Managed services News
The Channel Angle: How To Capitalize On Microsoft SharePoint’s Hot Growth
‘Since the pandemic and the shift to more remote work, having all your files locked up in the office on a server can be very limiting and really hurt employee productivity,’ writes Neal Juern of San Antonio, Texas-based Juern Technology.
[Editor’s note: The Channel Angle is a monthly CRN guest column written by a rotating group of solution provider executives that focuses on the triumphs and challenges that solution providers face. If you are a solution provider executive interested in contributing, please contact managing editor David Harris.]
By Neal Juern
According to statistics from Gartner, the SharePoint market has grown exponentially over the last few years. SharePoint is a Microsoft application that allows you to create intranets to better manage and share information among employees. This includes file-sharing functions much like a traditional file server, but in the cloud.
As an MSP, we often recommend SharePoint to companies who want to access their files from anywhere and want to work collaboratively - like two employees working on the same Excel spreadsheet at the same time.
Since the pandemic and the shift to more remote work, having all your files locked up in the office on a server can be very limiting and really hurt employee productivity.
For our customers, we have been averaging at least one SharePoint migration per month. The main thing we do is move their file servers to the cloud and set up all the correct sharing and permissions.
For MSPs, Sharepoint represents a great opportunity to capitalize on the rise in usage of cloud services and a better way for your customers to work.
Some special considerations are to be sure you have backups, just like you did with the old file server. Microsoft’s terms and conditions say that they recommend that you regularly backup the content and data that you store on their services. For this reason, we recommend you use a cloud-to-cloud backup solution so you have restorable copies of your customers data that are outside of the Microsoft cloud.
Some of the best feedback we have been receiving from our customers has been that their productivity has been greatly enhanced and they have less employees frustrated with VPN issues and trying to get to files on their office file servers.
Proceed With Caution
One case where this strategy needs to be modified is if you have clients that work on very large files. For example, we have engineering clients who work on some very large CAD files. This would also apply to companies working with larger video files. Because SharePoint downloads files on demand, you are limited by the Internet bandwidth of the customer and the user experience will be diminished compared to opening those files from a local file server.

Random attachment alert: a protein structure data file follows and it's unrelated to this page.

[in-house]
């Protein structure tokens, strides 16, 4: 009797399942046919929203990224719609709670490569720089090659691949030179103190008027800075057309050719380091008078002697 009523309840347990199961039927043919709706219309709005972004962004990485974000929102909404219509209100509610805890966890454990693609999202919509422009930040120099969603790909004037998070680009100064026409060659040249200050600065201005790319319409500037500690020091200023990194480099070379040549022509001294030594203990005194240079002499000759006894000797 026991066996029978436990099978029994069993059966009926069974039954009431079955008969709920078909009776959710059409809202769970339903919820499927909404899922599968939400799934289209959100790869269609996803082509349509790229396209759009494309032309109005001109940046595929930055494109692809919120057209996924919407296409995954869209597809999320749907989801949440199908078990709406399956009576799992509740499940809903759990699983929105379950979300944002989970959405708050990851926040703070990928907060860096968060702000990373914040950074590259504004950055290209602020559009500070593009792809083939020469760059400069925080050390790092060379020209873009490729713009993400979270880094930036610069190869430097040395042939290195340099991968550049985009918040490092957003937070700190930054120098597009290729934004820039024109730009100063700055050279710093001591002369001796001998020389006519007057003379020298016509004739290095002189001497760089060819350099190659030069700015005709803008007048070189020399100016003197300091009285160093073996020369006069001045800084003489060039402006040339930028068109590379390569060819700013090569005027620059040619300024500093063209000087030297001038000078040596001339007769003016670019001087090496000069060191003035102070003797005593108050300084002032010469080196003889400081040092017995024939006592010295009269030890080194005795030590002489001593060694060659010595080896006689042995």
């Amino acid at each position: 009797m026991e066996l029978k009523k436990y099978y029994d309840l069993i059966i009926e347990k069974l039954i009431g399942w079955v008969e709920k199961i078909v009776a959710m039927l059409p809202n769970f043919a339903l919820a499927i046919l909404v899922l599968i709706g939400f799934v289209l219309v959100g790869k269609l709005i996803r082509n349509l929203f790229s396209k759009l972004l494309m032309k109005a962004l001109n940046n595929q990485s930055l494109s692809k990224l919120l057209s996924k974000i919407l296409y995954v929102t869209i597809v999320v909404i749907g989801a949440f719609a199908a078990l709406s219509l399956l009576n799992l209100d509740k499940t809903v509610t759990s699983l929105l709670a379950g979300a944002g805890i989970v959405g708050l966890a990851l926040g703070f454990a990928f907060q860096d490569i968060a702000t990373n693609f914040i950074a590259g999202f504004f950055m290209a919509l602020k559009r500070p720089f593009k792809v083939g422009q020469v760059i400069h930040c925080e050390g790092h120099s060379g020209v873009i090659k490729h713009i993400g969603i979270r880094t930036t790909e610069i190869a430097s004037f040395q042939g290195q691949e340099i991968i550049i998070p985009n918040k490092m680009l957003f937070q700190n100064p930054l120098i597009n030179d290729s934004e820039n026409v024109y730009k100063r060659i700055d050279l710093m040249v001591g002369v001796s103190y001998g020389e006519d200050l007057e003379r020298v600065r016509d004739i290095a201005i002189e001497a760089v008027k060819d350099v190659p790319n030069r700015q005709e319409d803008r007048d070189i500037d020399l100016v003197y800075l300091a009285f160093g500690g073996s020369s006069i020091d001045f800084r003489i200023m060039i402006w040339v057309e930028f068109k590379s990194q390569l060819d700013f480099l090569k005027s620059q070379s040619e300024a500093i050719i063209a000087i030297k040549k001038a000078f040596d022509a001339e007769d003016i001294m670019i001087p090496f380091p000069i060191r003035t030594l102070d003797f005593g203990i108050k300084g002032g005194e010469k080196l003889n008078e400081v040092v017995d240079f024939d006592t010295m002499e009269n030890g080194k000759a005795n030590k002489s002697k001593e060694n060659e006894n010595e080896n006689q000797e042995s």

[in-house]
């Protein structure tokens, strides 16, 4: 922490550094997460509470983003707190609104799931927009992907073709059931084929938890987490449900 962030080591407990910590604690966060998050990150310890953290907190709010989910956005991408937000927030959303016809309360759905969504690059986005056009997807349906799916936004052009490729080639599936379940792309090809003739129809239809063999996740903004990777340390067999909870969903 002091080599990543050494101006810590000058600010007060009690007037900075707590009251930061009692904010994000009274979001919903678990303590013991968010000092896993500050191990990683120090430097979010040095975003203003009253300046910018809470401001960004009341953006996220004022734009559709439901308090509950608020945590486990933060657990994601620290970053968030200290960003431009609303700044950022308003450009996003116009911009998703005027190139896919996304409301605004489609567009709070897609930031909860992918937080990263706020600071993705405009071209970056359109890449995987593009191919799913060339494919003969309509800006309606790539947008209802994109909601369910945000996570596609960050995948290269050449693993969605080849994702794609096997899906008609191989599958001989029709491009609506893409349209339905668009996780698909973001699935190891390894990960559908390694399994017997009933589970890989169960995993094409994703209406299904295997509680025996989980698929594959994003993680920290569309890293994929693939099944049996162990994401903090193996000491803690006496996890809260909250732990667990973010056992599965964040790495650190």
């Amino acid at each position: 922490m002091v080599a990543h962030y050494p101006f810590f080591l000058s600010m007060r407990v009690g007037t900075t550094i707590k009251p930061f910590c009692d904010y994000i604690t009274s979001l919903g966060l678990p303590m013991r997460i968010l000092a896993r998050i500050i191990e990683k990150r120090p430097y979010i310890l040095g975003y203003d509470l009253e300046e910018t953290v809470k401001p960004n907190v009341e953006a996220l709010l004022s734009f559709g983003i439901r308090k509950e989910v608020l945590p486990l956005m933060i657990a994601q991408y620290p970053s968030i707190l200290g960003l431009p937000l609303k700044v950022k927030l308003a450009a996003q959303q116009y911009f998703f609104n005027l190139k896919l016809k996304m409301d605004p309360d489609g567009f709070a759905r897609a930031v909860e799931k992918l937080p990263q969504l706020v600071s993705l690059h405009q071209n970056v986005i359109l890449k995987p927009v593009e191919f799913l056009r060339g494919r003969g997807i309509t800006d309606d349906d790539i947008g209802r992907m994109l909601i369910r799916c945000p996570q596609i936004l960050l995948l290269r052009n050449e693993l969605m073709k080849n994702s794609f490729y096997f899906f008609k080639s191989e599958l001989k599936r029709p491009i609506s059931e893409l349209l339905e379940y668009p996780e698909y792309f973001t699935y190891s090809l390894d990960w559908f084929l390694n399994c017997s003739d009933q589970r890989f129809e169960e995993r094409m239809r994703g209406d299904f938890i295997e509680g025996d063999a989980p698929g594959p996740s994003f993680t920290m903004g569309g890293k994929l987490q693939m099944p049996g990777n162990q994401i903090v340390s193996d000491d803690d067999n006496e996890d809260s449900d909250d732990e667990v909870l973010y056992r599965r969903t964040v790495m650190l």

Our solution has been to deploy a NAS (network attached storage) device that is scalable to handle the customers file growth and to store only the large files on the NAS. We put everything else in SharePoint. We then set the NAS to backup to a cloud provider or to another NAS at another one of the client’s locations. That provides them with offsite backups and geographic diversity.
Having the local NAS that is only used for large working files keeps the user experience high because the performance is still great, but allows the customer to put the rest of their file library in SharePoint for anywhere access. Since most large files require specialized computers, like drafting computers or video editing computers, those tasks aren’t frequently performed remotely, so it all just works.
There will be a day when Internet bandwidth is high enough to overcome this hurdle and all files can be cloud based, but that day is not today so a hybrid approach is best.
Demonstrate Your Value
For the management of SharePoint, we charge a management fee similar to the cost of managing a file server. We are still managing the security, permissions, and backups of SharePoint, so it makes sense that we would not lose the revenue just because the files have moved from a physical server to a cloud-based service. This helps us to provide our customers with top-notch service for SharePoint and protects our margins at the same time.
Using SharePoint as a cloud file server just cracks the surface of what SharePoint is capable of. Your clients will be well positioned to start using other features like creating an internal blog or maintaining a shared calendar. SharePoint can be a full intranet for your clients, so putting them on that path is a great way you can add value to their business and not just fix their IT problems.
In summary, Microsoft SharePoint adoption is skyrocketing and there is a real opportunity for companies like us (MSPs) to provide the know-how and the management to help companies make the transition. Your clients will be more productive with a work anywhere solution. They will have better tools for collaborating on files, and they can start to build a great information resource that can take them to the next level and provide you the opportunity to demonstrate your value as their virtual CIO.
Neal Juern is the president and CEO of Juern Technology, an IT firm based in San Antonio, Texas providing completely managed (and co-managed) IT services and cybersecurity to small and mid-size businesses for over 10 years now.